Lancer is, according to the back of the rulebook, anyway, “a mud-and-lasers tabletop roleplaying game of modular mechs and the pilots that crew them.” Set thousands of years in humanity’s future, the people of Earth have come together to found Union, a new galactic power founded to build a utopia for all of humanity.
I’ve had a blast with Lancer, having participated in a handful of campaigns since the game’s release, both as a player and GM. The mech combat is at the forefront here, with a crunchy set of rules that lets you build the mech of your dreams, then have it take the field against enemies that have abilities just as weird and wonderful as your own. Add in an advancement system that prioritizes adding new and interesting options to your ever-expanding list of weapons and wargear rather than just having Number Go Up, and you have a fairly tightly-balanced game that rewards creativity both in building your mech and in using the tools you bring into a mission.
That’s not to say the narrative suffers, though: the setting for Lancer is incredibly rich and detailed. Whether you’re looking in the roughly 80 pages of narrative material in the back of the core rules, the multiple supplements available on Massif’s itch.io store, or the short lore entries and vignettes scattered throughout the rules entries to help ground them in the setting, Lancer describes a potential future that is at once completely alien and utterly human. Massive corpro-states war over resources on the fringes of explored space while the residents of those planets rise up in revolt to protect what little they have to call their own. Union advances its utopian project despite resistance from the Karrakin Trade Baronies, who view themselves as the true inheritors of humanity’s legacy—and they might be right, but not for the reasons they think. And the appearance of the enigmatic MONIST-1, an utterly alien “paracausal” intelligence with fantastical powers that defy explanation, resulted in the theft of the Martian moon Deimos to places unknown and the appearance of “non-human persons”—NHPs—who fill a role similar to what another setting might call an AI, if your AI companion could alter the fundamental rules of reality by thinking really weird, that is.
But rather than reviewing the book and going through everything from a player’s perspective, today we’ve gone straight to the source: Miguel Lopez and Kai Tave from Massif Press were gracious enough to sit down with me for a few hours to talk about Lancer, what inspired it, what humanity looks like in 5016u, and how it completely ruined their YouTube recommendations feeds.
Condit: I guess before we kind of dive into Lancer itself, Miguel can you introduce yourself to the readers, let us know where you’ve been, where you are, and where you’re headed?
Miguel Lopez: Yeah, sure. Where I’m headed. Hopefully, somewhere good. Well, so hi, readers. My name is Miguel. I guess at the time of making Lancer, we didn’t really have titles, but I guess I would retroactively apply the title of narrative designer or lead narrative designer. It’s at least what I’ve put on my resume. But I, along with Tom, co-wrote Lancer and co-founded Massif Press, and have for the past few years… Prior to that, I worked independently, mostly table service, while trying to get through grad school and working on my own fiction. Got Lancer going with Tom, and then after a couple years of co-running Massif Press and leading Lancer, got hired on by Wizards of the Coast on Magic: The Gathering.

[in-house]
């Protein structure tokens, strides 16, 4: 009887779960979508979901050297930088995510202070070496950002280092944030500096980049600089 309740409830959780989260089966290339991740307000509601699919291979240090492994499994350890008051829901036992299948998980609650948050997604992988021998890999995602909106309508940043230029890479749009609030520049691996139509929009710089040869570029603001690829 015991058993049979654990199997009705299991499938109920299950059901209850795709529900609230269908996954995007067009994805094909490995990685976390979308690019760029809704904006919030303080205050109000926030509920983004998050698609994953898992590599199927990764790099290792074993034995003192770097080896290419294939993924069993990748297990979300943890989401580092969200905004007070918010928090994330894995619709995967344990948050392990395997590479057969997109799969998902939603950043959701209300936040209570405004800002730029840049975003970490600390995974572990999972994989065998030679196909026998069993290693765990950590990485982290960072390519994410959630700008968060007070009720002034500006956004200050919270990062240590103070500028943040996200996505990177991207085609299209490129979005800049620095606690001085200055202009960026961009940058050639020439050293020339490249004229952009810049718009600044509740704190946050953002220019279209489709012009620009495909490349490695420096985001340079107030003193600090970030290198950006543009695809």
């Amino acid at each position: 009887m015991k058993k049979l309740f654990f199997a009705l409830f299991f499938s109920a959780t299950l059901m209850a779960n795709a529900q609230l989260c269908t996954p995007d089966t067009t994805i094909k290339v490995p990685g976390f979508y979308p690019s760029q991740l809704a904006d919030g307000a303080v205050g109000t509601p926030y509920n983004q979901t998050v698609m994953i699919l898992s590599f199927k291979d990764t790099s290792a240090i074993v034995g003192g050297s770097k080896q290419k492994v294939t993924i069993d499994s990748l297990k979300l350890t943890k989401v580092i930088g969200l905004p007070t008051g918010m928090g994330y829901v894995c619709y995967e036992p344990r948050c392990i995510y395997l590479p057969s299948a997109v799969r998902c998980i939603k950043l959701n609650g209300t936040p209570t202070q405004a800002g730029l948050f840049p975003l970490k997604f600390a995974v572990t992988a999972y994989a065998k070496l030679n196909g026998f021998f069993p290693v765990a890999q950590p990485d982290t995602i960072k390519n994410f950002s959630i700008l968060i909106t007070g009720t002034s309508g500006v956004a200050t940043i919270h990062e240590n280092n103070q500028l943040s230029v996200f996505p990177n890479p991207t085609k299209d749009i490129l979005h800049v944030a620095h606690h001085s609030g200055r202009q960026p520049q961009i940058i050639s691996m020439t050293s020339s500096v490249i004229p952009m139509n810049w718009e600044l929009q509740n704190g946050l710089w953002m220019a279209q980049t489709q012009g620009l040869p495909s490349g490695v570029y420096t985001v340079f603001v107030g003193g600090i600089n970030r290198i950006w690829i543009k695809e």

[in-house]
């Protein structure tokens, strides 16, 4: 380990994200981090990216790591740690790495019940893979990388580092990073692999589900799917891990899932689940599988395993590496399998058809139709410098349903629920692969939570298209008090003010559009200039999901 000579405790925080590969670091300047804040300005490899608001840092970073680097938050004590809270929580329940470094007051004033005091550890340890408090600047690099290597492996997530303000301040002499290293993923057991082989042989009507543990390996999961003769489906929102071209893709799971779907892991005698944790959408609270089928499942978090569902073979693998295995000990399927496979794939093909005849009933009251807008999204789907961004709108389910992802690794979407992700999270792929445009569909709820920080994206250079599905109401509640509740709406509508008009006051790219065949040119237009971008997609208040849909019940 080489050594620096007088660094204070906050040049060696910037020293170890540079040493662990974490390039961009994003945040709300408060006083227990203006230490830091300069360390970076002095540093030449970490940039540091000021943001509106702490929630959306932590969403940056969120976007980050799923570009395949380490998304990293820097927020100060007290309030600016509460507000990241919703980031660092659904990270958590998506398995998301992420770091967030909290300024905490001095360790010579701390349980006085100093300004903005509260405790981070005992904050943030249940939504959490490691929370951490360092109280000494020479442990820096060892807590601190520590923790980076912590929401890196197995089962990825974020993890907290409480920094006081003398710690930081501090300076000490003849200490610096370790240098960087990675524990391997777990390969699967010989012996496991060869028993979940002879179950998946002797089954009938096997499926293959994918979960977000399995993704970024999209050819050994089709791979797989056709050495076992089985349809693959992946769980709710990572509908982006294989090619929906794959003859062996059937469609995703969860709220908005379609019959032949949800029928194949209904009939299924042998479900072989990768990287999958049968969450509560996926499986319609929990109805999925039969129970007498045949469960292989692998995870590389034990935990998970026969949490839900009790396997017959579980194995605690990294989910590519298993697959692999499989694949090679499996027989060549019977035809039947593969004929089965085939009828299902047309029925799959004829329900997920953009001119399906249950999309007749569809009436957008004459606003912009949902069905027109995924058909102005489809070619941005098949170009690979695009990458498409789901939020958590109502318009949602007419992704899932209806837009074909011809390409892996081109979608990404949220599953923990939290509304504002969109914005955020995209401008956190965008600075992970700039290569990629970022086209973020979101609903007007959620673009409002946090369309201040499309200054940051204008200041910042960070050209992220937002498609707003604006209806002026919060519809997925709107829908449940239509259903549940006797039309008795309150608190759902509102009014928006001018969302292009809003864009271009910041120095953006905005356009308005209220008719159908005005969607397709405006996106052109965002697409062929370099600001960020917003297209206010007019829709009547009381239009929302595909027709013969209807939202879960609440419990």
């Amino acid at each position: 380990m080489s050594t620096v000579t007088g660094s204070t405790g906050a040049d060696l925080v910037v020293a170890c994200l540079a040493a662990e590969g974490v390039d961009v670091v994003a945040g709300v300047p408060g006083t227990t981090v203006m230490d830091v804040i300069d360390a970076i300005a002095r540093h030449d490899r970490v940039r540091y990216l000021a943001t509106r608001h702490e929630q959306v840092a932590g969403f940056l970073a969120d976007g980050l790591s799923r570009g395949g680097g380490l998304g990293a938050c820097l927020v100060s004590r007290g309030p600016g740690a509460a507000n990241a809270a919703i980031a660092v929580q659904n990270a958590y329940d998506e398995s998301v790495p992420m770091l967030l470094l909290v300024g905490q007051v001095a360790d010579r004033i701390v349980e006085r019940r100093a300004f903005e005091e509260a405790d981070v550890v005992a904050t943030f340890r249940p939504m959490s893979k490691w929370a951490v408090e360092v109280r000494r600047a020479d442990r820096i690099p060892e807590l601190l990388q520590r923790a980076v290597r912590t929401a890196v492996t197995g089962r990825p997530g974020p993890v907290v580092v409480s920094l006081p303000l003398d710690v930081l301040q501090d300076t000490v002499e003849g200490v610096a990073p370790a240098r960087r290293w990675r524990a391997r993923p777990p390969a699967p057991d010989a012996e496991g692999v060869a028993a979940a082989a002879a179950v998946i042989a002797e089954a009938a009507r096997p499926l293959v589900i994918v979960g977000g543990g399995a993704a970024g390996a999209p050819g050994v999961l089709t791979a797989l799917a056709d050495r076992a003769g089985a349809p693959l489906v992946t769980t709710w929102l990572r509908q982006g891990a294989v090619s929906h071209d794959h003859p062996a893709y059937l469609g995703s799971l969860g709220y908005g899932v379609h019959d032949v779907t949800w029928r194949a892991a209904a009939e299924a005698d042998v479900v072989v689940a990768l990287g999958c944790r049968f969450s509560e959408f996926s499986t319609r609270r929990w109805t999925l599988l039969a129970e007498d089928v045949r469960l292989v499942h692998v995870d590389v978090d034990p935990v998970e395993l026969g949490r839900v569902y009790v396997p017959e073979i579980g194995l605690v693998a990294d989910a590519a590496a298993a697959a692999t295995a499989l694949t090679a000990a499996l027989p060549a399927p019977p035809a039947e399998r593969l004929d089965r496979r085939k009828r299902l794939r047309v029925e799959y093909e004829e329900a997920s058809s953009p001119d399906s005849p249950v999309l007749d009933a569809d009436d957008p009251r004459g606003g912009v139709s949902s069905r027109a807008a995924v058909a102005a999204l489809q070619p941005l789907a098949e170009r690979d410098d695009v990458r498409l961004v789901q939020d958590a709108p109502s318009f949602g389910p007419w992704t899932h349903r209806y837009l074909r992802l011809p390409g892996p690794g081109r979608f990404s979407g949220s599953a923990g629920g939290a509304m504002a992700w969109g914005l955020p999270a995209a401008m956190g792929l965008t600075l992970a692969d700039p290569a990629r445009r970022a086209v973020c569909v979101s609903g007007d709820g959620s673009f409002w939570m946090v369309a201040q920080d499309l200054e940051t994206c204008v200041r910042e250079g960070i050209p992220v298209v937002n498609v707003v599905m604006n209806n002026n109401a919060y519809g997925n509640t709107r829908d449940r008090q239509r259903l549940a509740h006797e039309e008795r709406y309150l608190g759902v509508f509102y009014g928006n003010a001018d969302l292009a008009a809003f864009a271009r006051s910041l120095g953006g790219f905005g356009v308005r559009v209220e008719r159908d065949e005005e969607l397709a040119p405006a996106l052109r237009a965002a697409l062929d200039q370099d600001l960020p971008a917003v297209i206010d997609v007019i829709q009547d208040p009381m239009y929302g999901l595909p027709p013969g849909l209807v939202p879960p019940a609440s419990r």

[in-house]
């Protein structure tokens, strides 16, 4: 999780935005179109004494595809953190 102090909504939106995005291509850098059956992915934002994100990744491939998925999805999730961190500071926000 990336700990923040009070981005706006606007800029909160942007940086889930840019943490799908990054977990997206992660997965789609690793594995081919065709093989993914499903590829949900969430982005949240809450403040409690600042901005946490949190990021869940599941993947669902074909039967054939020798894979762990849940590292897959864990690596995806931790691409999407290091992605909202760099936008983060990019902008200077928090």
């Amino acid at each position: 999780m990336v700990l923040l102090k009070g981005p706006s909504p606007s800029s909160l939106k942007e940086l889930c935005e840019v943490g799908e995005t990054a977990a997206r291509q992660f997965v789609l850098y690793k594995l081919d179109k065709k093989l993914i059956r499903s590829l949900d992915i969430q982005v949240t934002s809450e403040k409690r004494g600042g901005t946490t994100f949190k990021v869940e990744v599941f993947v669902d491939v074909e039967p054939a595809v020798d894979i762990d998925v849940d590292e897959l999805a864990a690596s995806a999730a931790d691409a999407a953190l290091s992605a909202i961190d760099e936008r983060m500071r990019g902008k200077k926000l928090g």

So now I am… So my official title is a world-building game designer. Basically, a narrative designer over there as well. So that’s where I’m at currently. I don’t actively work on Lancer anymore. I’m still a partner over at Massif Press, and I have some, essentially, editorial, more or less, oversight over our current and forthcoming releases. But for the time being, I’m over at Wizards working on Magic, a Magic story basically, and sort of mainline card sets.
Condit: And Kai, same question, how did you get involved with Lancer? What brought you here? What are you doing with Lancer now? What’s coming in the future?
Kai Tave: So I did not co-found Massif Press. I was not really there at the beginning, except as just a fan. I actually found out about Lancer because I was reading a thread on the Something Awful Forums for Tom’s webcomic Kill Six Billion Demons. And I knew he had done some RPG design stuff before he did a Powered by the Apocalypse sort of hack for Kill Six Billion. And somebody in there posted a link and said, Hey, it looks like he’s doing a mech RPG that’s got a lot of fourth edition Dungeons & Dragons in it. So mechs and fourth edition D&D are two things that I really like. So I said, oh, okay, this seems cool.
So I got into contact with Tom mainly just giving him feedback on things that I read in the document. It’s like, this seems cool, but it’s kind of unclear. Maybe the wording could be better here. Basically, I was just giving him playtest feedback. And at some point post-launch, after the game was out, they were working on the big narrative campaign module, No Room for a Wallflower, and Tom asked me if I wanted to come and do some sort of developmental editing on the project, which was… My job was basically to take a lot of the story beats that had been compiled so far and arrange them in a fashion that could actually be played through easily. Because it was sort of scattered, it was kind of all over the place. They also needed someone to work on the actual combat encounters, which had not been drawn up, how many NPCs, which NPCs we’d use.